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Spring 2014
  • Tuition v. salary

    A prospective law school student has many options in Canada.
  • The Evolution of Legal Education

    Students enrolled in Lakehead University’s new law program will be able to practise law after completing just three years of law school. No need to article for a year or complete Ontario’s experimental law practice programs.
  • Licensing version 2.0

    Until now, all Ontario lawyers had to complete the traditional articling process before being called to the bar. But last November, the Law Society of Upper Canada announced it would be running the law practice program, a pilot project intended to give aspiring lawyers an alternative pathway to the Ontario bar.
  • Alternative routes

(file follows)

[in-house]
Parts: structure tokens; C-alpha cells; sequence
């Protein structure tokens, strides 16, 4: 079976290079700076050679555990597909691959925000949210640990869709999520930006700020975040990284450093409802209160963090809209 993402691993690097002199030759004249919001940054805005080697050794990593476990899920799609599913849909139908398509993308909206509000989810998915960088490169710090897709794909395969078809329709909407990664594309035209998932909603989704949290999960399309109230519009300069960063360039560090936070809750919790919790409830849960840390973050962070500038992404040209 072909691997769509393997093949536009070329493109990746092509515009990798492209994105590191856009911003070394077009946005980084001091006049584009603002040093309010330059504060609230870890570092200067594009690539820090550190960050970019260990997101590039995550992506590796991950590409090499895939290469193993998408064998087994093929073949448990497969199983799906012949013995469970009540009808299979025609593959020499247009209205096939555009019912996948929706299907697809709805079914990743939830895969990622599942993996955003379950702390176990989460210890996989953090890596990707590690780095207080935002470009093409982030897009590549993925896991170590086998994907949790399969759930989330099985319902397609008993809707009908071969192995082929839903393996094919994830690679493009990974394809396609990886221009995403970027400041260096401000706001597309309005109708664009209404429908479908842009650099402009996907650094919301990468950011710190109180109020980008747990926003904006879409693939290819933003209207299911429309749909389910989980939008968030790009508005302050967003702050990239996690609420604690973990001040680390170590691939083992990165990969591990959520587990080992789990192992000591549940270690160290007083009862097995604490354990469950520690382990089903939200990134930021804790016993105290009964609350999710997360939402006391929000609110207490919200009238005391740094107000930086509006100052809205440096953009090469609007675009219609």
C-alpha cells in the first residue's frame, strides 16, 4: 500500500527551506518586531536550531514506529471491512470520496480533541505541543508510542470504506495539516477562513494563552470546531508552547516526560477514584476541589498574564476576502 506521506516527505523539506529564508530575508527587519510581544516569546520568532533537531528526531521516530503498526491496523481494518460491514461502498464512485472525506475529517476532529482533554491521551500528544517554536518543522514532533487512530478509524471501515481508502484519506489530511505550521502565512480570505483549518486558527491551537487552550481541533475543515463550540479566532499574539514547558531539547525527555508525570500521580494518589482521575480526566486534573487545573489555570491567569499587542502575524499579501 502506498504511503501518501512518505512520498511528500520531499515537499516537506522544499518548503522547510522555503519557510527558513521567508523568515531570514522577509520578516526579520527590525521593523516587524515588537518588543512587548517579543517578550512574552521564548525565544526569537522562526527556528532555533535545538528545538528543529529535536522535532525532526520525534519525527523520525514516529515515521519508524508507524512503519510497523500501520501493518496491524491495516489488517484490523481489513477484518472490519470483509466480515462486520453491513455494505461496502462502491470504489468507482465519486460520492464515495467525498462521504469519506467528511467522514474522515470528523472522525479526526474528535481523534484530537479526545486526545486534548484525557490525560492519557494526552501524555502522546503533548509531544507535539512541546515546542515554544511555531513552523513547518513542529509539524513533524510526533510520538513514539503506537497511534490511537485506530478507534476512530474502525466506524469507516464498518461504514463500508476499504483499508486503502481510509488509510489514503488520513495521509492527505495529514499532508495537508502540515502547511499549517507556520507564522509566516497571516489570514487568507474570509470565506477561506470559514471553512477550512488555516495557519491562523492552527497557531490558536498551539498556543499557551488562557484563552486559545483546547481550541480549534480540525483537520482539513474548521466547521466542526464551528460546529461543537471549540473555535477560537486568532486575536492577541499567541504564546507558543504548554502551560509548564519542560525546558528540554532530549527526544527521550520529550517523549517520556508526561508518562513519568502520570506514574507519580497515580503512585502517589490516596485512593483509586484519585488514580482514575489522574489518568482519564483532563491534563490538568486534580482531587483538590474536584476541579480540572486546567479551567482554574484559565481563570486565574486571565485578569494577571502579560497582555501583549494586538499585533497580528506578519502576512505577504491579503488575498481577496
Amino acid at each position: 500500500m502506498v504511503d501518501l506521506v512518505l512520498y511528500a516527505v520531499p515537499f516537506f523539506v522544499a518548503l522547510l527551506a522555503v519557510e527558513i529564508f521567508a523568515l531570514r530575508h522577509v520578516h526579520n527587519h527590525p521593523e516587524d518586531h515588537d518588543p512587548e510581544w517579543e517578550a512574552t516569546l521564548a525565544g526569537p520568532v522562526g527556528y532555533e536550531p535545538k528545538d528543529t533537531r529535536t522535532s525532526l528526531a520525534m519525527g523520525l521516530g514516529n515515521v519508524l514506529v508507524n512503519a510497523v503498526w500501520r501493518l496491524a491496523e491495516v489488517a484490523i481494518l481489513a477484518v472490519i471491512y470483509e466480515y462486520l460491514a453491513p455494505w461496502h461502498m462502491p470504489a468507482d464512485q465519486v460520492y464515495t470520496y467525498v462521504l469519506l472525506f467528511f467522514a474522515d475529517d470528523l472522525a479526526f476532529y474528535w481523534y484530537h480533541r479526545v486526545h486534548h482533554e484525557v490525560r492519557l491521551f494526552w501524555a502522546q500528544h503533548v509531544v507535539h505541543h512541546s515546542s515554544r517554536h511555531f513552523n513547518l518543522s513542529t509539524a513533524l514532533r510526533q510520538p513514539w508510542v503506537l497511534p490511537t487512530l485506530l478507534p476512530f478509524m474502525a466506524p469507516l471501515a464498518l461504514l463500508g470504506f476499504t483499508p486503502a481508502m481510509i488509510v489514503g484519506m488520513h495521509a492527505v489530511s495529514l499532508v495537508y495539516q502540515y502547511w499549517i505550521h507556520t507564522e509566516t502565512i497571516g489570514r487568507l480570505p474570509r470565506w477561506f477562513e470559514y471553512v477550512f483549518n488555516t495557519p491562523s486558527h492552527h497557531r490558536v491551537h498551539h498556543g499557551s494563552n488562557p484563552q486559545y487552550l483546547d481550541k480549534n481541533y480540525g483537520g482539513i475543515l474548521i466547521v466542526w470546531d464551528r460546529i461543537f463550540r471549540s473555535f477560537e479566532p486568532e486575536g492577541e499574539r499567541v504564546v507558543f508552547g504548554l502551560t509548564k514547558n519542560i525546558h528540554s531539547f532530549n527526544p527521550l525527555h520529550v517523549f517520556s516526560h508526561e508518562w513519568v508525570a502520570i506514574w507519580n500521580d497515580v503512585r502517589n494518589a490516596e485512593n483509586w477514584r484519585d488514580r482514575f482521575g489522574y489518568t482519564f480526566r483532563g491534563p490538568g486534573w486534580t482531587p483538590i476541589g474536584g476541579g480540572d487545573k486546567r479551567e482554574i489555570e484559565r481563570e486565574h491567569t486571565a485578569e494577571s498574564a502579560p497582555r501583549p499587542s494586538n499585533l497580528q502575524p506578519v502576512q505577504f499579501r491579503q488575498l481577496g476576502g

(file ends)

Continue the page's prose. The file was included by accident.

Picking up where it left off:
Bay Street law firm jobs may be hard to come by, but there might be other places that will let you keep your foot in the legal door once you’re called to the bar or otherwise “between positions.”
  • Mad about ‘mad’ rights

    Madness isn’t just a label or a category. And Lucy Costa wants to change our perception of what “mad” actually is — as a scholar, researcher, and activist.


  • The pros & cons of practising...

    Practising in class actions, in Windsor, Ont., government, in Edmonton.
  • Q & A with Gail Wong

    Gail Wong, director of McCarthy Tétrault LLP’s student program for the Ontario region, talks to 4Students assistant editor Zachary Pedersen about how the law firm recruits new talent.
  • The pros & cons of practising...

    Practising in the 905, in Saint John, N.B., Aboriginal Law, Family Law.
  • Making music

    Making music

    Steven Hansen is a third-year law student at the University of Alberta. Each year, the school holds a cabaret music production organized and performed by students in the Faculty of Law.


  • Gail J. Cohen

    A costly misstep?

    You have to be *#$?% kidding me! That’s likely the reaction most law students in Ontario had when in February they got their invoices for the Law Society of Upper Canada’s licensing process.